What is important is the ability to control what you think about, and the most beneficial direction of one's focus depends on the situation.
Self-efficacy refers to a person's
belief in his or her own ability
or competency to perform a given task, reach a goal, overcome an obstacle, or enact change. Self-efficacy should not be confused with self-esteem. (Self-esteem refers to how much you like yourself)
Self-efficacy is important because unless people believe that they have the power or ability to achieve a particular goal or task, they will have little incentive to do so. Self-efficacy tends to be consistent over time but it can be increased with positive feedback
The evaluation of oneself or
sense of self-worth
is known as self-esteem. It can be measured along a positive-negative continuum.
Having a high self-esteem means that an individual likes himself or herself, while a low self-esteem indicates that there are lots of areas that an individual dislikes about himself or herself.
Self-monitoring refers to the regulation of one's behaviour on the basis of external situations.
People who are
high self-monitors (adoptive)
are those who regulate their behaviours based on how other people react to them while those who are low in self-monitoring (innate) regulate their behaviour based on their own beliefs and attitudes.
Low self-monitors (innert) tend to behave in the same way
regardless of the situation while high self-monitors moderate their behaviours based on their reading of the situation and reacts to meet the expectations of others.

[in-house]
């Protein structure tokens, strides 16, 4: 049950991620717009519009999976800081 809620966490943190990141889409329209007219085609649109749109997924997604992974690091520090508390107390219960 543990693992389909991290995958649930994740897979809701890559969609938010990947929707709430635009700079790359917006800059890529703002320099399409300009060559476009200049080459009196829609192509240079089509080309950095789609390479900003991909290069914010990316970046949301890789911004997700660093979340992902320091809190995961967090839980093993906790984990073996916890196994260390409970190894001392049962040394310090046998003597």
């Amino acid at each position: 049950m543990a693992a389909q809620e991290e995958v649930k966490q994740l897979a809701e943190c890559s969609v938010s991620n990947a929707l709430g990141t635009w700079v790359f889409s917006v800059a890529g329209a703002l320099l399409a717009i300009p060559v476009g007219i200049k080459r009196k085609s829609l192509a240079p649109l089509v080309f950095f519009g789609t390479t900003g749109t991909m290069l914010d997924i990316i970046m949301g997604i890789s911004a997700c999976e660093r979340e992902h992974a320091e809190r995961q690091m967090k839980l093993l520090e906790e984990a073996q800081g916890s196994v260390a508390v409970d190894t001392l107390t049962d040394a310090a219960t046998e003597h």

Individual vs collective
There exists a seemingly antagonistic relationship between the individual self and the collective. What they agree on is that individualism is an ideal characteristic and the self as operating autonomously.
Groups are thought to impede individualism and stifle creativity and innovation, resulting in conformity and groupthink. Hence, disastrous group decision-making is due to the lack of individuality in-group members.
Yet, too much individualism is seen to be at odds with group cohesion, unity and teamwork.
Chapter 2 Man in Society: Identity Formation
The "I" and the "Me"/Imitation and Role Play(George Herbert Mead)
Mead's idea of 'self'
According to Mead, the self is a product of an on-going social process characterised by constant interaction not only between self and others but also between different aspects of the self.
The 'I' and the 'Me"
The ‘I’ is the immediate, spontaneous, impulsive and instinctive part of the self
The “Me” refers to organised set of attitudes toward the self that is based on the views of significant others such as family and friends as well as society as a whole.
Imitation and role
refers to the social position within a situation that an individual takes on, along with its accompanying ideas and principles.
It is a perspective from which one acts
the ability to see ourselves from the viewpoint of others nad develope (i.e. develope the socialised 'me')
Mead's developmental stage
In this stage, children mimic or imitate those around them (including behaviours and gestures). This is why parents of young children typically do not want you to use foul language around them.